In fact, no matter how much research and evidence that there is on the bettering of the economy, many strongly believe that it will cost taxpayers too much money. They call it an “open invitation to fraud”, and the large possibly of legalizing serious criminals. Given the concern, most of the population that makes up illegal immigration fall under a very low-income group, therefore it's more than expected that they attend low income or state and government-supported schools. The Center for Immigration Studies, Camarota (2011) has come to an estimation: “The costs to taxpayers would be nearly $6,000 for each year an illegal immigrant attends a public institution of higher learning. We estimate a total cost in tuition subsidies of about $12 billion for the roughly one million illegal immigrants expected to attend state universities or community colleges…. obviously a significant cost for taxpayers in high illegal immigration states to absorb. These figures do not include the estimated 60,000 currently enrolled in public colleges.” (pg.1). About two million illegal immigrants that are eligible that would be granted the opportunity to apply for the DREAM Act jumping the cost double, $12 billion to a bit over $24 billion.

Adding onto those billions of dollars, he stated, “it would cost $48.6 billion to deport more than 2 million illegal immigrants who were raised in the U.S.” (Clark, 2010). It is at a loss for many who question why their taxes should go up in the effort to help illegal immigrants who crossed into the United States without proper documentation. Also, the demand for teachers and places to hold these individuals by pushing them into these paid private and public institutions will eventually if not immediately start an overcrowding in classrooms for illegal immigrants paying for their education out of their pockets. Eligibility for the DREAM Act only asks for two years of higher education after obtaining a GED or high school diploma. Profits for jobs that are held for the minimum of an associate degree are much smaller when compared to individuals who have their bachelor’s degree. It’s not a guaranteed thing every person under immigration will attend school for those two years, or that they’ll work towards getting their associates degree, which causes many to ask why they should put their money through taxes toward the education of illegal immigrants when they can simply direct the funds towards the education of U.S citizens. Preferential access to universities is also at an increase for illegal immigrants through the DREAM Act.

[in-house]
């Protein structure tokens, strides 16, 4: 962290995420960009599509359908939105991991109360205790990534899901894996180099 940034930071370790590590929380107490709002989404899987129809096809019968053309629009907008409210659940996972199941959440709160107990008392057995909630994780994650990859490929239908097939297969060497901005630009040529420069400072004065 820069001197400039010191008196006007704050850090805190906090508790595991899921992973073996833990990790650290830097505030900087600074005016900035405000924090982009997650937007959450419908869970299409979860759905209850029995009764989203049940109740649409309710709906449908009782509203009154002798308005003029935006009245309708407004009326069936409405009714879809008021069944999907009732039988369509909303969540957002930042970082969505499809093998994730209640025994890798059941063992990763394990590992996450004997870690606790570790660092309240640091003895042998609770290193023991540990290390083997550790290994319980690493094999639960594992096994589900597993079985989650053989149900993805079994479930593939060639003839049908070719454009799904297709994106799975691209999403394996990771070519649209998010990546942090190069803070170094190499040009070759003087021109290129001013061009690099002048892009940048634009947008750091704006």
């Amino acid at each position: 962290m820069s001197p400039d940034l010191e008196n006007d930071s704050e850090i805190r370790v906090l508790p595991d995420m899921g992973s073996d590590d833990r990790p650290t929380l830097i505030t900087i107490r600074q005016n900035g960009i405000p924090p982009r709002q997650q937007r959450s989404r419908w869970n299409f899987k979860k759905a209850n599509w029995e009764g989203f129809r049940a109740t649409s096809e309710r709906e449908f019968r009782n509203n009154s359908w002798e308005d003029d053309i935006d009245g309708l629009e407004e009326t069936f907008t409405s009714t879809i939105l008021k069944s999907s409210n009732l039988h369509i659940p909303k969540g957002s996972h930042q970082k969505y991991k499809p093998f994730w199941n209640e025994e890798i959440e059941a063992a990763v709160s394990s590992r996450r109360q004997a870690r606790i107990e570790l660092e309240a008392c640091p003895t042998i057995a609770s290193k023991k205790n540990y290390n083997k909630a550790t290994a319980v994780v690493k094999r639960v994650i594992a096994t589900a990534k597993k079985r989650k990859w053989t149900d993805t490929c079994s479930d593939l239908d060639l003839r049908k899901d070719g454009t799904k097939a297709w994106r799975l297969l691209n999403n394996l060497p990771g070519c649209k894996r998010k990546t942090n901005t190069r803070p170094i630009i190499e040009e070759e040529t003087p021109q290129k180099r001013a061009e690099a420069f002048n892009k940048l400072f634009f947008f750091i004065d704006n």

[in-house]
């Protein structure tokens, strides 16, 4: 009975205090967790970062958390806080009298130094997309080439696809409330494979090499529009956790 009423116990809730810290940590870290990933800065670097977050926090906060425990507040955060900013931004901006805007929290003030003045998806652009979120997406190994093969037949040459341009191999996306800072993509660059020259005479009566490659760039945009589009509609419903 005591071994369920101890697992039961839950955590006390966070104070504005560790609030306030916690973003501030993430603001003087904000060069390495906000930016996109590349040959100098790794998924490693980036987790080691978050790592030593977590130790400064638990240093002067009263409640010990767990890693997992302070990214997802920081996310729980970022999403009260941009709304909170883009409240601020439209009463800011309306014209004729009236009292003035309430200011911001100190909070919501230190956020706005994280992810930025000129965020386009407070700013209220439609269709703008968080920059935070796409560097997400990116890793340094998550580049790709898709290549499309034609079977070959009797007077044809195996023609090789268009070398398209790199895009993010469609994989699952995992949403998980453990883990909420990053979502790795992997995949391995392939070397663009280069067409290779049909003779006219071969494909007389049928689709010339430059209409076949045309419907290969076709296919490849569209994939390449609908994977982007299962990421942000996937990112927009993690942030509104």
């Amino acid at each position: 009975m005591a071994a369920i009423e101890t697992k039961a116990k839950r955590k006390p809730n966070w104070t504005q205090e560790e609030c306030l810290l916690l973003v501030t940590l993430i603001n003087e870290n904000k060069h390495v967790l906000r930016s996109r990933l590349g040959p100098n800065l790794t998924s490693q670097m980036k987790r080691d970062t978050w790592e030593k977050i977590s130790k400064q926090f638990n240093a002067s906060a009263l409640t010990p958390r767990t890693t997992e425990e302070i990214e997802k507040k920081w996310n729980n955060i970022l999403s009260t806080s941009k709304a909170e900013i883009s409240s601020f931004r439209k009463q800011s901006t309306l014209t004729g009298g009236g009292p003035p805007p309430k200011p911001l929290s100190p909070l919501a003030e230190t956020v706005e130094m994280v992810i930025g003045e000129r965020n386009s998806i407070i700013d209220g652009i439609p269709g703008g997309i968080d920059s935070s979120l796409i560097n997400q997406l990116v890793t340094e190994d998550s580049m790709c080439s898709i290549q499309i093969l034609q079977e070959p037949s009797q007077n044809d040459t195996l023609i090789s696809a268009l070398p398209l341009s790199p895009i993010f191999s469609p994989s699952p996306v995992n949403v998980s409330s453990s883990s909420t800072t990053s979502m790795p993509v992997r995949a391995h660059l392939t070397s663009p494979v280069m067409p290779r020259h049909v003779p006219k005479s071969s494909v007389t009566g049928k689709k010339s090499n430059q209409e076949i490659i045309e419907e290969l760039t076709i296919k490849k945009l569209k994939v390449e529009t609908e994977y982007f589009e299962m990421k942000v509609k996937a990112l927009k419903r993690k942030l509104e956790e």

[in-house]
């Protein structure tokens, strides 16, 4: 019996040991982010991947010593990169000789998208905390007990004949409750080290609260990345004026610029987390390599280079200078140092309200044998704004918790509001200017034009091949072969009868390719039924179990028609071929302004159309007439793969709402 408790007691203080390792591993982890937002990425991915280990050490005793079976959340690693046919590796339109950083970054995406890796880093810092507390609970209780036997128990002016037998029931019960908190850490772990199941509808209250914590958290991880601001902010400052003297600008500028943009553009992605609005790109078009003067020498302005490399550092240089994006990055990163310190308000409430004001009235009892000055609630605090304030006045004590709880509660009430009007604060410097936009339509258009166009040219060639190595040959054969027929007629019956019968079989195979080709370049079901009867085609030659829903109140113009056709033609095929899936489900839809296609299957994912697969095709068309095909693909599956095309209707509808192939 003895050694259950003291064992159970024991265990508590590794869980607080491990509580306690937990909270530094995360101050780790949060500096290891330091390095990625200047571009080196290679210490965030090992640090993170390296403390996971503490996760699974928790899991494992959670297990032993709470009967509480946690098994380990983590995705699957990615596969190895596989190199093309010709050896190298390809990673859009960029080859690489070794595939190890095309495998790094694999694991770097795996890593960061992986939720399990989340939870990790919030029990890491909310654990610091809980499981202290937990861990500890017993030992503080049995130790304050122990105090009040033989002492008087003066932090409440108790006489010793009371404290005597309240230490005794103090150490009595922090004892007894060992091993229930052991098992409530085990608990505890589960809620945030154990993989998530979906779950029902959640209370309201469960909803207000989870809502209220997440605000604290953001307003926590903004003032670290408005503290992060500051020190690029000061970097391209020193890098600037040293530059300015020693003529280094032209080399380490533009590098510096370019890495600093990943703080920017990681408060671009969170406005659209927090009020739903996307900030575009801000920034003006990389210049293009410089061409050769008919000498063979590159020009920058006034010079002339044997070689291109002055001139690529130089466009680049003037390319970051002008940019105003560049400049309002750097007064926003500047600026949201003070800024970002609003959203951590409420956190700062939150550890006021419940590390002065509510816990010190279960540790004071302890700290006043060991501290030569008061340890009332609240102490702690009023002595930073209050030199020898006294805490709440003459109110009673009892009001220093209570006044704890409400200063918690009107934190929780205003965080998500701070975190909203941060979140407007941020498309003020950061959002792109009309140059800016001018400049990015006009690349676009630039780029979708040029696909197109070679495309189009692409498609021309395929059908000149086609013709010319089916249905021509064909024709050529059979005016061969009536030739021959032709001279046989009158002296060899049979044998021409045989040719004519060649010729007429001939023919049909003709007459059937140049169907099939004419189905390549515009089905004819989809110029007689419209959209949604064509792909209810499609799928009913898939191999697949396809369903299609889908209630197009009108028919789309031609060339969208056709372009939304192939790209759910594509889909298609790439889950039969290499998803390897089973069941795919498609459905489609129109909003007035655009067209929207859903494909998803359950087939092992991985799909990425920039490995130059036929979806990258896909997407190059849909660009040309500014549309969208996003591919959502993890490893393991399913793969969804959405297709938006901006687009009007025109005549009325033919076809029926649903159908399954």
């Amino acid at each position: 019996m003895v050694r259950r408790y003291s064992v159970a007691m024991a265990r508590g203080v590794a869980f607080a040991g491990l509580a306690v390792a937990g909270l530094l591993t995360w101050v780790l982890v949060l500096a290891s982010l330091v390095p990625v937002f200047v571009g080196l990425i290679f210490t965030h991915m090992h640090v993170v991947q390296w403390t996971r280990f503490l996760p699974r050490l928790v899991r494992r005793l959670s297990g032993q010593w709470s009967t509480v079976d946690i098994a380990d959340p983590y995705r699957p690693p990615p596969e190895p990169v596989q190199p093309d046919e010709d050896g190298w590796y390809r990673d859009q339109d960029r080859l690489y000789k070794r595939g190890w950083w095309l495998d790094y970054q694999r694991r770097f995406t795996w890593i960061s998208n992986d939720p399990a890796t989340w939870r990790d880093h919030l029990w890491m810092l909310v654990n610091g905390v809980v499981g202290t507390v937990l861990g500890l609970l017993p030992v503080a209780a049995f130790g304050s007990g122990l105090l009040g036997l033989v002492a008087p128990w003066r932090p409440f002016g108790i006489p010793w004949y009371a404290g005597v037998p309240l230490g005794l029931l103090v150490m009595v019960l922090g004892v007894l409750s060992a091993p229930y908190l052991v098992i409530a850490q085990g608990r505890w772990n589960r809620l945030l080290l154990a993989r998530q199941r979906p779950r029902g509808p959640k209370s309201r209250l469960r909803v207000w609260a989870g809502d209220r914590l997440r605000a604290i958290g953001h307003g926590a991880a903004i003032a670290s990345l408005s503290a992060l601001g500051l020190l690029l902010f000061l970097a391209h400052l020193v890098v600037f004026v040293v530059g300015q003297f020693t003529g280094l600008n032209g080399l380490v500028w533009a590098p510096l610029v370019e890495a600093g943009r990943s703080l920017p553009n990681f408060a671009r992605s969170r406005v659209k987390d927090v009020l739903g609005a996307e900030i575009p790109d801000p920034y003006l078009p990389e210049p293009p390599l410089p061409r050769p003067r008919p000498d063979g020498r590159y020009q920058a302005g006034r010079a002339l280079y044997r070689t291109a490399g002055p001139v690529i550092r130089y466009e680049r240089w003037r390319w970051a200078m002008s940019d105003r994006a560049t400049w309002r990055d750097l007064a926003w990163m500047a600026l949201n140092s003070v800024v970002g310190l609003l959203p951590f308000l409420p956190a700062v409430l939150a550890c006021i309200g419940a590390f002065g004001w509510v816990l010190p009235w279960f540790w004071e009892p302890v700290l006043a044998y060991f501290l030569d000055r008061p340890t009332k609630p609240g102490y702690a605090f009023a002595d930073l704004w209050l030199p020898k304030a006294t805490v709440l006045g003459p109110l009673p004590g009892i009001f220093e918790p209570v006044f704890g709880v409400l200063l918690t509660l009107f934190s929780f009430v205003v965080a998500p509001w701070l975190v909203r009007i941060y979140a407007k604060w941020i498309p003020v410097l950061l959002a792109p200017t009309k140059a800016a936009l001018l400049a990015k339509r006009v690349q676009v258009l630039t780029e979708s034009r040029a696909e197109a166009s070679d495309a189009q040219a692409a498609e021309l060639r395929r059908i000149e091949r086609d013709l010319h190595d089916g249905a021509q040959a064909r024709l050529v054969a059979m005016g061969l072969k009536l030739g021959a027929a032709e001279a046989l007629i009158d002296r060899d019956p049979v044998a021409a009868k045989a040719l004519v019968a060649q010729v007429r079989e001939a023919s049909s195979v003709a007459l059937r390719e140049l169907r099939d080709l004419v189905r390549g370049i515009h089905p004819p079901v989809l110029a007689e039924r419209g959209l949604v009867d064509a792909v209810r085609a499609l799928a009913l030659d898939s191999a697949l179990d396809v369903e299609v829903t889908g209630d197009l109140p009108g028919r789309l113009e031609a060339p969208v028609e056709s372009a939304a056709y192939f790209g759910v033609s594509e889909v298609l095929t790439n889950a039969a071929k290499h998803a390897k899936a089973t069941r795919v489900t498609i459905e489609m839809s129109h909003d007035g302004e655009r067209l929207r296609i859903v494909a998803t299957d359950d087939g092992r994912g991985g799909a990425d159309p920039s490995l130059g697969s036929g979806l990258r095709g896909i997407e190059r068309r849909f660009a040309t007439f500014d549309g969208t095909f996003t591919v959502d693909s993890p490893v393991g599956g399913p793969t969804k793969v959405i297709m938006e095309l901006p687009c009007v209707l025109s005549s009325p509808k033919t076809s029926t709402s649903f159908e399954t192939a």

Minorities are most expected to enroll themselves in local or community colleges where no ranking or better known as affirmative slots would be taken. Attending paid public and private schools allows illegal immigrants to take up those affirmative slots, even take up scholarship opportunity because the number is ultimately limited. Aside from affirmative slots being taken, the DREAM Act opens a door for deception within the system and its organization. Camarota mentions, “First off, the law prevents prosecution for willfully providing false information”. If anyone is caught using a form of fake identification or documentation to apply for the DREAM Act, they will not be arrested or even punished for the matter, “Second, the law does not provide a clear list of acceptable documents that can be used to determine eligibility” (Camarota, 2011, pg.2). Immigration offices are extremely overwhelmed as it is, having the DREAM Act passed will only make the application process more difficult, there will be less time to determine who stands as a threat and who doesn’t. There is the potential risk of the United States openly allowing criminals to go to school, have a paid education when they aren’t supposed to be within legislation at all, according to Camarota (2011); “Under the DREAM Act a person convicted of two misdemeanors could still be given legal status. In many states, misdemeanors include drunk driving, assault or even some types of sexual assault. Moreover, it is very common for people to plead to a misdemeanor even though they were charged with a felony” (pg.5). If passed and legalized, a greater number of undocumented individuals would cross the border into the United States expecting the advantages of the DREAM Act, which is more than understandable.